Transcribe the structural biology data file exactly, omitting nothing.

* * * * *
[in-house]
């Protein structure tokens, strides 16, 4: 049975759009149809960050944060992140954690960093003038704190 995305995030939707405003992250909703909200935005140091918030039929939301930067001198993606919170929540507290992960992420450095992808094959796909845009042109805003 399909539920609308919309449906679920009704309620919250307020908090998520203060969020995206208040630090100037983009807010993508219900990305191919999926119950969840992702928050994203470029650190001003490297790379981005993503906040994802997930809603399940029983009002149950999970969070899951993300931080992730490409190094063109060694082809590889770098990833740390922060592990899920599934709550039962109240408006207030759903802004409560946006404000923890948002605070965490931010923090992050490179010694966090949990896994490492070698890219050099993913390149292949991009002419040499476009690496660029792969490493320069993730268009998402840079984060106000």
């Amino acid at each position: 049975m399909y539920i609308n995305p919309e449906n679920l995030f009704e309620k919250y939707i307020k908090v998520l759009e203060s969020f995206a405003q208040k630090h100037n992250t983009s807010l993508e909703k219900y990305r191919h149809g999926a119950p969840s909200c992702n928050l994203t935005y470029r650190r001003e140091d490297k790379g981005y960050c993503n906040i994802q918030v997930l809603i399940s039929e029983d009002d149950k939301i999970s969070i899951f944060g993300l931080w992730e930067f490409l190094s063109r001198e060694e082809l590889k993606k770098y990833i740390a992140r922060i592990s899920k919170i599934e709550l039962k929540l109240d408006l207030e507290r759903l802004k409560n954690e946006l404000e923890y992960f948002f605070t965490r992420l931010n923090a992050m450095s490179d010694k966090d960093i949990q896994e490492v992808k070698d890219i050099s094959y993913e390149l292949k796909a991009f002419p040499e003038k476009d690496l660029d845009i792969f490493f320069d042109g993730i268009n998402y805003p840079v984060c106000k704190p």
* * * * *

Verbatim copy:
[in-house]
């Protein structure tokens, strides 16, 4: 049975759009149809960050944060992140954690960093003038704190 995305995030939707405003992250909703909200935005140091918030039929939301930067001198993606919170929540507290992960992420450095992808094959796909845009042109805003 399909539920609308919309449906679920009704309620919250307020908090998520203060969020995206208040630090100037983009807010993508219900990305191919999926119950969840992702928050994203470029650190001003490297790379981005993503906040994802997930809603399940029983009002149950999970969070899951993300931080992730490409190094063109060694082809590889770098990833740390922060592990899920599934709550039962109240408006207030759903802004409560946006404000923890948002605070965490931010923090992050490179010694966090949990896994490492070698890219050099993913390149292949991009002419040499476009690496660029792969490493320069993730268009998402840079984060106000």
């Amino acid at each position: 049975m399909y539920i609308n995305p919309e449906n679920l995030f009704e309620k919250y939707i307020k908090v998520l759009e203060s969020f995206a405003q208040k630090h100037n992250t983009s807010l993508e909703k219900y990305r191919h149809g999926a119950p969840s909200c992702n928050l994203t935005y470029r650190r001003e140091d490297k790379g981005y960050c993503n906040i994802q918030v997930l809603i399940s039929e029983d009002d149950k939301i999970s969070i899951f944060g993300l931080w992730e930067f490409l190094s063109r001198e060694e082809l590889k993606k770098y990833i740390a992140r922060i592990s899920k919170i599934e709550l039962k929540l109240d408006l207030e507290r759903l802004k409560n954690e946006l404000e923890y992960f948002f605070t965490r992420l931010n923090a992050m450095s490179d010694k966090d960093i949990q896994e490492v992808k070698d890219i050099s094959y993913e390149l292949k796909a991009f002419p040499e003038k476009d690496l660029d845009i792969f490493f320069d042109g993730i268009n998402y805003p840079v984060c106000k704190p």